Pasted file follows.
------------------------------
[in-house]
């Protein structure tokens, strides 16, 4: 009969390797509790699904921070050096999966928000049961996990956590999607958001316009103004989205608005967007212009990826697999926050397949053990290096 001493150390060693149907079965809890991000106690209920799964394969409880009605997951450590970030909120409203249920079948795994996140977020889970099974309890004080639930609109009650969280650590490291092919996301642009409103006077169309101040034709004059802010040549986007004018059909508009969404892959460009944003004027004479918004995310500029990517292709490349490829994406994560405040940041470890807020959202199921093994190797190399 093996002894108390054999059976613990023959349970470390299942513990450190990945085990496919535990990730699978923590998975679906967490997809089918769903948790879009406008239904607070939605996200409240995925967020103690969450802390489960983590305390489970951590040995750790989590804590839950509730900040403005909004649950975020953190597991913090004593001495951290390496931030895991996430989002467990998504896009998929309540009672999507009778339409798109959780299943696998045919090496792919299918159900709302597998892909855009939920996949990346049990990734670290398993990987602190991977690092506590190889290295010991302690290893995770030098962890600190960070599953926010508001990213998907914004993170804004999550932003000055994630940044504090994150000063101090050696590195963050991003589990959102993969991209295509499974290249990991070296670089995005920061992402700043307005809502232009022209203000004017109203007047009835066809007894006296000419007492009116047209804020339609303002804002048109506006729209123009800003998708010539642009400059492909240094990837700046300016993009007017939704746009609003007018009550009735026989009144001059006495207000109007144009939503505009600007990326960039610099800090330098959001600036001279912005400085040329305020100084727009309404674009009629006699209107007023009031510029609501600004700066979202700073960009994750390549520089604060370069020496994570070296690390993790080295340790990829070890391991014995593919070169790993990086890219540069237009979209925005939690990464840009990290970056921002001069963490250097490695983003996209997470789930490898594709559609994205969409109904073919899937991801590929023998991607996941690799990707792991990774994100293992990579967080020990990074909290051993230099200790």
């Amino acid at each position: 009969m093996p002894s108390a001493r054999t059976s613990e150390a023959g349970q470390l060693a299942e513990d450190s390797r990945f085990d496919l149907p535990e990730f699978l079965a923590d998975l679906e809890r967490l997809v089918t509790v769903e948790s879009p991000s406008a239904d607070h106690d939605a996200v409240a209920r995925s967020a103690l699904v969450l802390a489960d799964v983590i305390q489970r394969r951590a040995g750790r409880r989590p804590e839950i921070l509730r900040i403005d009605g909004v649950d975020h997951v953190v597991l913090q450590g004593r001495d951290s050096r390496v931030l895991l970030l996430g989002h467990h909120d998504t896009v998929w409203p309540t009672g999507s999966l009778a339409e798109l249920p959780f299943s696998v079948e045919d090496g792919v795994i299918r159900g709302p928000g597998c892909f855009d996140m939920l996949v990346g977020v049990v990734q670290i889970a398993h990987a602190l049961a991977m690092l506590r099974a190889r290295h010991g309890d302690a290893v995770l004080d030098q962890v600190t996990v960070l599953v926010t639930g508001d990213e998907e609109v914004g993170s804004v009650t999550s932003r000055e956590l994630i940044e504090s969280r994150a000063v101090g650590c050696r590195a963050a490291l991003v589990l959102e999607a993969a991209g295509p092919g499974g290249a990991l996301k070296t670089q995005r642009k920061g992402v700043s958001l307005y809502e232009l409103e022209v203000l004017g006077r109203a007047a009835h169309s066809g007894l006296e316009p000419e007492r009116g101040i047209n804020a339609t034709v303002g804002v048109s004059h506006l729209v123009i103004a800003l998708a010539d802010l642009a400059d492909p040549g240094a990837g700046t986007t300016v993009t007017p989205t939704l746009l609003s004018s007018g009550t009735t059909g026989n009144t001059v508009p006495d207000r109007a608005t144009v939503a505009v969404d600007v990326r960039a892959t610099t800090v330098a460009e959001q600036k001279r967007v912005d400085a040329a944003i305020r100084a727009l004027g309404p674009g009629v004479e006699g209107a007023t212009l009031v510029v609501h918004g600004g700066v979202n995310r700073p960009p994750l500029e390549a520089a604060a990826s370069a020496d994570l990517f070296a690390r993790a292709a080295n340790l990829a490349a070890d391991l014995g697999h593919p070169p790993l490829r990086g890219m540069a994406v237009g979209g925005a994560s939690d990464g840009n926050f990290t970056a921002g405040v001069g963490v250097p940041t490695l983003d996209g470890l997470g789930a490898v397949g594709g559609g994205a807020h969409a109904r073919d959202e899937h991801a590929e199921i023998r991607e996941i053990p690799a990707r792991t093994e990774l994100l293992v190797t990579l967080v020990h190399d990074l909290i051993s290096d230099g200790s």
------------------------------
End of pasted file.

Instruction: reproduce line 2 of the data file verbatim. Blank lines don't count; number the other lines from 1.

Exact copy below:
């Protein structure tokens, strides 16, 4: 009969390797509790699904921070050096999966928000049961996990956590999607958001316009103004989205608005967007212009990826697999926050397949053990290096 001493150390060693149907079965809890991000106690209920799964394969409880009605997951450590970030909120409203249920079948795994996140977020889970099974309890004080639930609109009650969280650590490291092919996301642009409103006077169309101040034709004059802010040549986007004018059909508009969404892959460009944003004027004479918004995310500029990517292709490349490829994406994560405040940041470890807020959202199921093994190797190399 093996002894108390054999059976613990023959349970470390299942513990450190990945085990496919535990990730699978923590998975679906967490997809089918769903948790879009406008239904607070939605996200409240995925967020103690969450802390489960983590305390489970951590040995750790989590804590839950509730900040403005909004649950975020953190597991913090004593001495951290390496931030895991996430989002467990998504896009998929309540009672999507009778339409798109959780299943696998045919090496792919299918159900709302597998892909855009939920996949990346049990990734670290398993990987602190991977690092506590190889290295010991302690290893995770030098962890600190960070599953926010508001990213998907914004993170804004999550932003000055994630940044504090994150000063101090050696590195963050991003589990959102993969991209295509499974290249990991070296670089995005920061992402700043307005809502232009022209203000004017109203007047009835066809007894006296000419007492009116047209804020339609303002804002048109506006729209123009800003998708010539642009400059492909240094990837700046300016993009007017939704746009609003007018009550009735026989009144001059006495207000109007144009939503505009600007990326960039610099800090330098959001600036001279912005400085040329305020100084727009309404674009009629006699209107007023009031510029609501600004700066979202700073960009994750390549520089604060370069020496994570070296690390993790080295340790990829070890391991014995593919070169790993990086890219540069237009979209925005939690990464840009990290970056921002001069963490250097490695983003996209997470789930490898594709559609994205969409109904073919899937991801590929023998991607996941690799990707792991990774994100293992990579967080020990990074909290051993230099200790």